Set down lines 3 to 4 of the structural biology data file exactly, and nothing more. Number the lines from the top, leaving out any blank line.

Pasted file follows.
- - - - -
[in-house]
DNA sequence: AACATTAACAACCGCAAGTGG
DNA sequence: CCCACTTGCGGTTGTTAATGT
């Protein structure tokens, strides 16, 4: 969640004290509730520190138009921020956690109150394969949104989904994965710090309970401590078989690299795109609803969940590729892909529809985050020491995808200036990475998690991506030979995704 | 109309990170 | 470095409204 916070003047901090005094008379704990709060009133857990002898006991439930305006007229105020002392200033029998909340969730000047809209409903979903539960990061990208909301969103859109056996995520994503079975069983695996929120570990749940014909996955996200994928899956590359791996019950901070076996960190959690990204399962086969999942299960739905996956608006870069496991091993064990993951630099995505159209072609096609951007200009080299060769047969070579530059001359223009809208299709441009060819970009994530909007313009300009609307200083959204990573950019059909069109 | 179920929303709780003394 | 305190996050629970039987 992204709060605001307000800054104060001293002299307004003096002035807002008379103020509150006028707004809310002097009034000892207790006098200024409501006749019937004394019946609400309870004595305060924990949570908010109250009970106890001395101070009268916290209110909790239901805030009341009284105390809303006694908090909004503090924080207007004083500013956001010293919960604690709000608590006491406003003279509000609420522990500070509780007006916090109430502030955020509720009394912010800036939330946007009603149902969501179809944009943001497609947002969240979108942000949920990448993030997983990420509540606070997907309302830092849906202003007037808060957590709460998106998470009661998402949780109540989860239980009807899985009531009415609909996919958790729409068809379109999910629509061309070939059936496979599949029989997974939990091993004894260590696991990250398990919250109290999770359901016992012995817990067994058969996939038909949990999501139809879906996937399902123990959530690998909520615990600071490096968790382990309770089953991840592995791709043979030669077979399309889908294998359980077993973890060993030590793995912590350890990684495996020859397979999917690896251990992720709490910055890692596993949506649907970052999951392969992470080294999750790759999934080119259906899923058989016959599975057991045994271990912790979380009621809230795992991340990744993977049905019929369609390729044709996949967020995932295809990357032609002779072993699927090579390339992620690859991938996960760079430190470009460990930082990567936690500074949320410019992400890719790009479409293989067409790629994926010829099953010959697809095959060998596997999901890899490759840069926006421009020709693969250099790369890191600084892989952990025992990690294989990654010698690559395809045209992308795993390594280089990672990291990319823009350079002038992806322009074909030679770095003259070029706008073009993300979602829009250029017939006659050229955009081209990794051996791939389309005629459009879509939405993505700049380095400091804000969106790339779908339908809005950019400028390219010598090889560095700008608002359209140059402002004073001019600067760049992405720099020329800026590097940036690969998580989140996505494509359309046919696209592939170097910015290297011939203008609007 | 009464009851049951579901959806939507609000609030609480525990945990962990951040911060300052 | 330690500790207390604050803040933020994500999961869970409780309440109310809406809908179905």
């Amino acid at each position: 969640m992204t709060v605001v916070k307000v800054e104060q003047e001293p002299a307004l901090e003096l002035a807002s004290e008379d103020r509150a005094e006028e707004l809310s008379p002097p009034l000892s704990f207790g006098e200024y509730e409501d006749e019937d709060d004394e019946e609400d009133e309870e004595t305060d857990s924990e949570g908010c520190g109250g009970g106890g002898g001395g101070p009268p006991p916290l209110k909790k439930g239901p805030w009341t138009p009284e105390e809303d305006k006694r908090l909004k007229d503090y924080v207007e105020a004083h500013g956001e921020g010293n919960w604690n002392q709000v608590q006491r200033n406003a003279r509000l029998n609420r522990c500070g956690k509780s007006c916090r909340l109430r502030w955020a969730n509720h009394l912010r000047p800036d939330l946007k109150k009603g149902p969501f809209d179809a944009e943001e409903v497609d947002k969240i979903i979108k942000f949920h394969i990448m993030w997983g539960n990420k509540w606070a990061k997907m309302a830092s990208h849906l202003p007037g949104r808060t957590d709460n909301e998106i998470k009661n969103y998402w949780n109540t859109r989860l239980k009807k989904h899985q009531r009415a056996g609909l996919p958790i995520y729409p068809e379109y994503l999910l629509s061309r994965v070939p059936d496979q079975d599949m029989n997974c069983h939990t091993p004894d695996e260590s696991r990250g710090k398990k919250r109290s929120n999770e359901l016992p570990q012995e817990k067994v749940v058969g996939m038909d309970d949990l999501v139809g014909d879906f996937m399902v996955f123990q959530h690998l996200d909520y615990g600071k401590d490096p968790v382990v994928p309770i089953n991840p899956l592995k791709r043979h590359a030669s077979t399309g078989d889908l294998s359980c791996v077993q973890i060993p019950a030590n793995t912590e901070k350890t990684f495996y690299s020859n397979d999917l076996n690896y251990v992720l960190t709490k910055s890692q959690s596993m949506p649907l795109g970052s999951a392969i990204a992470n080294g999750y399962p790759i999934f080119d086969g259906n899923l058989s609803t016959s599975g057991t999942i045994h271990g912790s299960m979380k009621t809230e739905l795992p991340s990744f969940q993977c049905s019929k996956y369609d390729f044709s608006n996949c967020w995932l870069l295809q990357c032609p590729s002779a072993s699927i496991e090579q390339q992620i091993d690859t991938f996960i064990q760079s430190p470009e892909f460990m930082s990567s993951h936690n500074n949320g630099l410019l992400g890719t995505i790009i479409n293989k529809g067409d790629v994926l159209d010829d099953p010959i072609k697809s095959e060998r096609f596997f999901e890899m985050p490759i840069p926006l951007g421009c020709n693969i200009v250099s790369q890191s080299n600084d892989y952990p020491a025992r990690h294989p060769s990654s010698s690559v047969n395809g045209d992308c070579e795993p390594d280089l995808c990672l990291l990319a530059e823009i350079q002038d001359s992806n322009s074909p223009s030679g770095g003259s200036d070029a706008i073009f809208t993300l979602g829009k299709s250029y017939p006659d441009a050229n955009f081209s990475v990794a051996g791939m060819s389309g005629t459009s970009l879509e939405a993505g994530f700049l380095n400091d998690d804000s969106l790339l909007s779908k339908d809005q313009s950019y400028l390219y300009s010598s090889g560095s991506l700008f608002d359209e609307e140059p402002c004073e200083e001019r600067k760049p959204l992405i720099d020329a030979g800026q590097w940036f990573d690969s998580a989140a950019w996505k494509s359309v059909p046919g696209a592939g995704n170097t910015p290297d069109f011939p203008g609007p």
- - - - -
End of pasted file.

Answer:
DNA sequence: CCCACTTGCGGTTGTTAATGT
């Protein structure tokens, strides 16, 4: 969640004290509730520190138009921020956690109150394969949104989904994965710090309970401590078989690299795109609803969940590729892909529809985050020491995808200036990475998690991506030979995704 | 109309990170 | 470095409204 916070003047901090005094008379704990709060009133857990002898006991439930305006007229105020002392200033029998909340969730000047809209409903979903539960990061990208909301969103859109056996995520994503079975069983695996929120570990749940014909996955996200994928899956590359791996019950901070076996960190959690990204399962086969999942299960739905996956608006870069496991091993064990993951630099995505159209072609096609951007200009080299060769047969070579530059001359223009809208299709441009060819970009994530909007313009300009609307200083959204990573950019059909069109 | 179920929303709780003394 | 305190996050629970039987 992204709060605001307000800054104060001293002299307004003096002035807002008379103020509150006028707004809310002097009034000892207790006098200024409501006749019937004394019946609400309870004595305060924990949570908010109250009970106890001395101070009268916290209110909790239901805030009341009284105390809303006694908090909004503090924080207007004083500013956001010293919960604690709000608590006491406003003279509000609420522990500070509780007006916090109430502030955020509720009394912010800036939330946007009603149902969501179809944009943001497609947002969240979108942000949920990448993030997983990420509540606070997907309302830092849906202003007037808060957590709460998106998470009661998402949780109540989860239980009807899985009531009415609909996919958790729409068809379109999910629509061309070939059936496979599949029989997974939990091993004894260590696991990250398990919250109290999770359901016992012995817990067994058969996939038909949990999501139809879906996937399902123990959530690998909520615990600071490096968790382990309770089953991840592995791709043979030669077979399309889908294998359980077993973890060993030590793995912590350890990684495996020859397979999917690896251990992720709490910055890692596993949506649907970052999951392969992470080294999750790759999934080119259906899923058989016959599975057991045994271990912790979380009621809230795992991340990744993977049905019929369609390729044709996949967020995932295809990357032609002779072993699927090579390339992620690859991938996960760079430190470009460990930082990567936690500074949320410019992400890719790009479409293989067409790629994926010829099953010959697809095959060998596997999901890899490759840069926006421009020709693969250099790369890191600084892989952990025992990690294989990654010698690559395809045209992308795993390594280089990672990291990319823009350079002038992806322009074909030679770095003259070029706008073009993300979602829009250029017939006659050229955009081209990794051996791939389309005629459009879509939405993505700049380095400091804000969106790339779908339908809005950019400028390219010598090889560095700008608002359209140059402002004073001019600067760049992405720099020329800026590097940036690969998580989140996505494509359309046919696209592939170097910015290297011939203008609007 | 009464009851049951579901959806939507609000609030609480525990945990962990951040911060300052 | 330690500790207390604050803040933020994500999961869970409780309440109310809406809908179905």